In a series of e-mails and phone calls with me yesterday, the Association for Competitive Technology's vice president of public affairs Morgan Reed III said that control of the OASIS technical committee that oversees the OpenDocument Format is deserving of equal scrutiny. Wrote Reed, "it would appear that Sun and IBM are pretty dominant [when it comes to control of OpenDocument]. In fact, they have 6 votes, representing a full majority of the 11 non-probationary voting members." It's a fair point which, in defining "openness" perhaps raises the question of how open these technical committees are to the involvement of additional parties and what it means to be a voting member.
Microsoft for example is a member of OASIS and has been invited to participate in the deliberations of the consortium's ODF Technical Committee but hasn't so far. In the case of OASIS, it is true that IBM and Sun -- two companies that have been squaring off against Microsoft on the issue of file formats in Massachusetts -- have a majority of the votes. But, two things are important about those votes. First, they are votes when it comes to deciding on the features of the specification and not on whether or not the specification gets the OASIS imprimatur.
Not only is Microsoft free to join the technical committee, it is also free to send six representatives to all of the technical committee's meetings and then each of those representatives would get to vote on feature decisions. In fact, the only requirement for an employee of a OASIS member organization like Microsoft to get "a vote" is to attend most of the meetings and deliberations (the organization frowns on absentee involvement). Then, once a technical committee finishes its work, the specification advances to a higher level where each of OASIS' member organizations (Microsoft is one such member) gets a single vote. For a specification to get the OASIS imprimatur, at least 15 percent of the member organizations must approve and no more than 10 percent can disapprove. In other words, once a specification advances from the technical committee to OASIS-level voting, little stands in the way of approval. The bottom line is that Microsoft is free to get involved at a very active and influential level when it comes to ODF.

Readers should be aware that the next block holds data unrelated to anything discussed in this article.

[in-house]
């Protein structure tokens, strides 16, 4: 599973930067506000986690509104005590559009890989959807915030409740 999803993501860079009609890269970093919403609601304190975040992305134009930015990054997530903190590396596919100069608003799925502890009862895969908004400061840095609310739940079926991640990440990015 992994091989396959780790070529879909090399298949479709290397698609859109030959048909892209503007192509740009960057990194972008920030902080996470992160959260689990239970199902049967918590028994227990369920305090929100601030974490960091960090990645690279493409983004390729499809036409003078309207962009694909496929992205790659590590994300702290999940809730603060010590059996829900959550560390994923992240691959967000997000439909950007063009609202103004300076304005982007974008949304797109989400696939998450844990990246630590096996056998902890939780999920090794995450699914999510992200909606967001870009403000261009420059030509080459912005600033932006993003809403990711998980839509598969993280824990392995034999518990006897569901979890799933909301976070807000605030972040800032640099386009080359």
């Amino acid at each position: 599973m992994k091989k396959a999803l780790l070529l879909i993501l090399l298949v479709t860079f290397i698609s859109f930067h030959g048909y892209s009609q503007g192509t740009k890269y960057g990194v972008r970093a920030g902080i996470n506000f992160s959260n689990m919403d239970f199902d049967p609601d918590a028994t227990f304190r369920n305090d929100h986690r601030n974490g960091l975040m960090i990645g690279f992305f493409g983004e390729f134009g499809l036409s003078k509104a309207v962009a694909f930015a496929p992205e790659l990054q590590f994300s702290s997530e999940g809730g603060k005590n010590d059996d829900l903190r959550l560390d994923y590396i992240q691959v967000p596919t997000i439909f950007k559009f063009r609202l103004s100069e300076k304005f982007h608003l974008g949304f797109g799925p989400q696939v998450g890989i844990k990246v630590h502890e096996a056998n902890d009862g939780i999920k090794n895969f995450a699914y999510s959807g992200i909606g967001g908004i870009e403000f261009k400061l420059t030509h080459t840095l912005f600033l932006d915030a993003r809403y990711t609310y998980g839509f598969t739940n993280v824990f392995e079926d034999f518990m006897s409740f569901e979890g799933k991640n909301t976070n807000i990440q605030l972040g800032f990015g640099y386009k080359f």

The question that must then be asked once the ECMA technical committee (TC) overseeing the Office XML Reference is officially formed is, to what extent other organizations -- Sun and IBM for example -- can not only join the TC, but influence the overall outcome as well. I want to be clear here. Just because I don't have the answer doesn't mean I'm implying that Sun and IBM don't have that opportunity. They may very well have it. But, in an effort to get this out while I'm on vacation, I'm bypassing some research and just saying here's a question that deserves answering as the world looks to explore just exactly how much Microsoft has budged here and whether or not its Office XML Reference Schema has taken a giant step towards becoming the international open standard that most of the news is making it out to suddenly be.
Finally, there is the bigger question of whether any of this hairsplitting actually matters. I'm reminded of the recent Halloween Hearing in Massachusetts where a state senator who, in the days before the hearing, was inspecting a weakened dam that was threatening to burst and flood the town of Taunton, MA, was presiding over the hairsplitting hearing. Should the Office XML Reference Schema get the imprimatur of the ISO, it will most certainly weigh heavily on the decision-making process where ever there is someone who doesn't have the will, the time, or the interest to understand what the imprimatur of the ISO really means. Imagine for example the expertise it requires for a wine expert to discern between two different appellations of the same wine from the same region. Then, ask a beer drinker to tell the same difference. The beer drinker will tell you that both are wine.
My point is that if this move by Microsoft gives the appearance of the company budging much more than it really has, I can't imagine asking decision makers like politicians to appreciate why, when the company's file formats have the approval of the ISO (if it gets that approval which again, is a big if), the formats still aren't as open as they need to be. In other words, if Microsoft actually budged and budged big, that will be a great sigh of relief for everyone. But if it didn't, it may not matter anyway. ODF's struggle just got markedly more difficult than it was the day before yesterday. And, for those organizations that are waiting to make decisions about file formats in the longer term, it probably won't matter which format is more open than the other. What will matter and what has always mattered is how widespread the support from third parties is. With so many companies-- including powerful ones like IBM, Sun, and Google-- behind ODF, things could eventually swing in ODF's favor. But there's still time for those and other developers to support Microsoft's formats as well, which means ODF will have to dig in because it could be a long uphill David-and-Gliath battle for the new file format.